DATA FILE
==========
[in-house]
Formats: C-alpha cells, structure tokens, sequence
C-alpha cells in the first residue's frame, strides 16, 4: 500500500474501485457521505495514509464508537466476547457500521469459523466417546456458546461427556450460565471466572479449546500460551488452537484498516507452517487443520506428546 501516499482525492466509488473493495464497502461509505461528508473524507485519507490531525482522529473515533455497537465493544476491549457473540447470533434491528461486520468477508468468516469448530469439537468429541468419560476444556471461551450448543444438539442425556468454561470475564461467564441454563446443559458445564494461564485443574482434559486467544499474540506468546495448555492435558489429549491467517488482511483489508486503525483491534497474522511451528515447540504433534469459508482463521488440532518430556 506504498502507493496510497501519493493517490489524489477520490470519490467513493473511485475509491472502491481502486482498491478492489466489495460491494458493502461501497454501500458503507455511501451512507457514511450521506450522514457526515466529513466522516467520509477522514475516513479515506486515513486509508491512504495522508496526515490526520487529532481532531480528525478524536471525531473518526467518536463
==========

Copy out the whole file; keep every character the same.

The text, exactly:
[in-house]
Formats: C-alpha cells, structure tokens, sequence
C-alpha cells in the first residue's frame, strides 16, 4: 500500500474501485457521505495514509464508537466476547457500521469459523466417546456458546461427556450460565471466572479449546500460551488452537484498516507452517487443520506428546 501516499482525492466509488473493495464497502461509505461528508473524507485519507490531525482522529473515533455497537465493544476491549457473540447470533434491528461486520468477508468468516469448530469439537468429541468419560476444556471461551450448543444438539442425556468454561470475564461467564441454563446443559458445564494461564485443574482434559486467544499474540506468546495448555492435558489429549491467517488482511483489508486503525483491534497474522511451528515447540504433534469459508482463521488440532518430556 506504498502507493496510497501519493493517490489524489477520490470519490467513493473511485475509491472502491481502486482498491478492489466489495460491494458493502461501497454501500458503507455511501451512507457514511450521506450522514457526515466529513466522516467520509477522514475516513479515506486515513486509508491512504495522508496526515490526520487529532481532531480528525478524536471525531473518526467518536463